The Reserve Bank of India (RBI) has once again cautioned investors on the risks posed by private cryptocurrencies in India.
In a post monetary policy press conference, RBI governor Shaktikanta Das said Private cryptocurrencies are a threat to macroeconomic and financial stability and investors, who are investing at their own risk, should keep risks in mind.
“Private cryptocurrencies or whatever name you call it are a threat to our macroeconomic stability and financial stability. They will undermine the RBI’s ability to deal with issues of financial stability and macroeconomic stability,” Das told reporters.
Cautioning investors, the governor said such assets have no underlying value whatsoever, “not even a tulip”.
Earlier, the Union Budget has proposed a 30% tax on virtual digital assets like Bitcoin and Ethereum.
Further, the buyer shall be liable to withhold tax on payments made for the purchase of such asset at the rate of 1% as withholding tax. Also, gains or losses on sale of virtual assets will not be allowed as set off against any other gains or losses. i.e. it will be treated as a separate class of asset.
While presenting the Budget, Sitharaman has also said RBI will launch its own digital currency or digital asset of cryptocurrency.
Industry estimates suggest there are 15 million to 20 million crypto investors in India, with total crypto holdings of around ₹40,000 crore ($5.37 billion). No official data is available on the size of the Indian crypto market.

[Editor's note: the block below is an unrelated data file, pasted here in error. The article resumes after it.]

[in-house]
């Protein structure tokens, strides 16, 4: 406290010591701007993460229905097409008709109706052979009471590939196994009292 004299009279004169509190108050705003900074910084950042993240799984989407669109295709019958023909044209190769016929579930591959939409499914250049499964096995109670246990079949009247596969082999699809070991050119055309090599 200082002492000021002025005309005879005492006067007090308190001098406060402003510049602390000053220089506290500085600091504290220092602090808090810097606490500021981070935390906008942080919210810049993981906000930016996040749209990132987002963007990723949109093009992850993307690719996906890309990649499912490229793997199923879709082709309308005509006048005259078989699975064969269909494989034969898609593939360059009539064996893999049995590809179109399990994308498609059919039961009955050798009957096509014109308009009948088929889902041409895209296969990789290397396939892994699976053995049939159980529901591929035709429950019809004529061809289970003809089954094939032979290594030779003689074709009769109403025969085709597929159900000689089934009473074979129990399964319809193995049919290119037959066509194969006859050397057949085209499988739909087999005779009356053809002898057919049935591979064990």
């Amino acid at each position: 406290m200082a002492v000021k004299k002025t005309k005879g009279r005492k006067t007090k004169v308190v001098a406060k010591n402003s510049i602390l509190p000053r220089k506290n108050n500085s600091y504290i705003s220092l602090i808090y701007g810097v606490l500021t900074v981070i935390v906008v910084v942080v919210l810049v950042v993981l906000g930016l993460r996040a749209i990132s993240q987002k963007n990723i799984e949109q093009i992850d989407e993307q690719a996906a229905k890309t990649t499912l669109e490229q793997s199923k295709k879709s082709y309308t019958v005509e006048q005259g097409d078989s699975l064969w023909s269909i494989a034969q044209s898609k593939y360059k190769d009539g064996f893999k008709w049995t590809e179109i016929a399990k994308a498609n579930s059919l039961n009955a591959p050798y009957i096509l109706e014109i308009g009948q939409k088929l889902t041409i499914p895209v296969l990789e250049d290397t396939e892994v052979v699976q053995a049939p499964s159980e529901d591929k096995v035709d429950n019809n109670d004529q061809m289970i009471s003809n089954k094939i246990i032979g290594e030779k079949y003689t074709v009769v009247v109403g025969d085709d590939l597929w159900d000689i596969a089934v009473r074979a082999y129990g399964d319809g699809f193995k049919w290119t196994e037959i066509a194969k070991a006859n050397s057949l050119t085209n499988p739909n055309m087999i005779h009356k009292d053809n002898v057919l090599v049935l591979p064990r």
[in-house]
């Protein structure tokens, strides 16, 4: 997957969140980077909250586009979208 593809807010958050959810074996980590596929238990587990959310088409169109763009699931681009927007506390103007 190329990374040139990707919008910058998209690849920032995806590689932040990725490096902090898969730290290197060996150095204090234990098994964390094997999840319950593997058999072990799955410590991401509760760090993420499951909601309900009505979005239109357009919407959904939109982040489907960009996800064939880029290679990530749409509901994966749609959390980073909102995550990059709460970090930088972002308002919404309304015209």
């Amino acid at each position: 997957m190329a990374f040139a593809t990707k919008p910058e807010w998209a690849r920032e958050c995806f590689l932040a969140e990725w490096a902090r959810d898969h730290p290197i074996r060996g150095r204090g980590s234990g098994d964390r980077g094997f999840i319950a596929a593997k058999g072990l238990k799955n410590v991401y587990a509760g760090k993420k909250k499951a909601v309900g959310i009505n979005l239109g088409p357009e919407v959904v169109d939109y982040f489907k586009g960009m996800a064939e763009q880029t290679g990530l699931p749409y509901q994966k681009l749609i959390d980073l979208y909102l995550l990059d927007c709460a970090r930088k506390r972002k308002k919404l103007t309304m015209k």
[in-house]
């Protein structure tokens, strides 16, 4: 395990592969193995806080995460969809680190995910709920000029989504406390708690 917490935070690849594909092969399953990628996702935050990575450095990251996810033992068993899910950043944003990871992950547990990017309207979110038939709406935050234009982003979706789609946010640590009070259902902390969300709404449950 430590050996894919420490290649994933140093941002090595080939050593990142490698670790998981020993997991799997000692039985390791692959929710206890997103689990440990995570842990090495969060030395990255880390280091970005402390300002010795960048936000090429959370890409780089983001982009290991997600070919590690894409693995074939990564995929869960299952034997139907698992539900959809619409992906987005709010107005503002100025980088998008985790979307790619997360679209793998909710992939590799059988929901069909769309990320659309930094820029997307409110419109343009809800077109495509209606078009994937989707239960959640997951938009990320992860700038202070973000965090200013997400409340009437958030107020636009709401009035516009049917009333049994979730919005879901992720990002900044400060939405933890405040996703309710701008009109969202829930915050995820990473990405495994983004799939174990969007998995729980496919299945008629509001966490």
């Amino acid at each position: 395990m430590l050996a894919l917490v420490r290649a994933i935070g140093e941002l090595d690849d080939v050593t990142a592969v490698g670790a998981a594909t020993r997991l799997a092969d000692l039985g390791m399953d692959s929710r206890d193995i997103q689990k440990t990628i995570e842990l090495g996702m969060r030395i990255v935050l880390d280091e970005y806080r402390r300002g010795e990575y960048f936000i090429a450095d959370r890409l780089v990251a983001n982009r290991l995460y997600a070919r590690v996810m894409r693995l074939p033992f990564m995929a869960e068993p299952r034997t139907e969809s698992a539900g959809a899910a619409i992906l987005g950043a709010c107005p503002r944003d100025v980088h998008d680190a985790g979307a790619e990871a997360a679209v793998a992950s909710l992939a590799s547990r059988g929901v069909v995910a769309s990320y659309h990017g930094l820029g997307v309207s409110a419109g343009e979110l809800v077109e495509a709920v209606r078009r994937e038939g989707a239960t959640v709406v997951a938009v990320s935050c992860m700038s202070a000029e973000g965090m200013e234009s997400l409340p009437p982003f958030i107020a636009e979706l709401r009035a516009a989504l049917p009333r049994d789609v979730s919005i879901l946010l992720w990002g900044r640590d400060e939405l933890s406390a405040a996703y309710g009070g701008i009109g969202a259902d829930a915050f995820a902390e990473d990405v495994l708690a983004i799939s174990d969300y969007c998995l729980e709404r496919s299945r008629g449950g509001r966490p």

The crypto market in India grew 641% in the year through June 2021, according to an October report from Chainalysis, an industry research firm.
Earlier, during the day, the Central bank has left the benchmark interest rate or repo rate — the rate at which banks borrow from the Central bank — unchanged at 4% for the tenth consecutive time and decided to continue with accommodative stance.
However, in a surprise move, RBI has also not tinkered with reverse repo rate, a move, which was widely believed by commentators and analysts that the time has come for policy normalisation amid inflationary concerns.
The RBI has adopted an ultra-loose monetary policy in the wake of coronavirus pandemic and in order to shore up the economy with adequate liquidity, it has last slashed key rate to record low of 4% and it has been held at that level since May 2020.
The governor has further projected India’s economic growth for the financial year 2023 (FY23) at 7.8%. The growth rate for the current financial year is retained at 9.2%.
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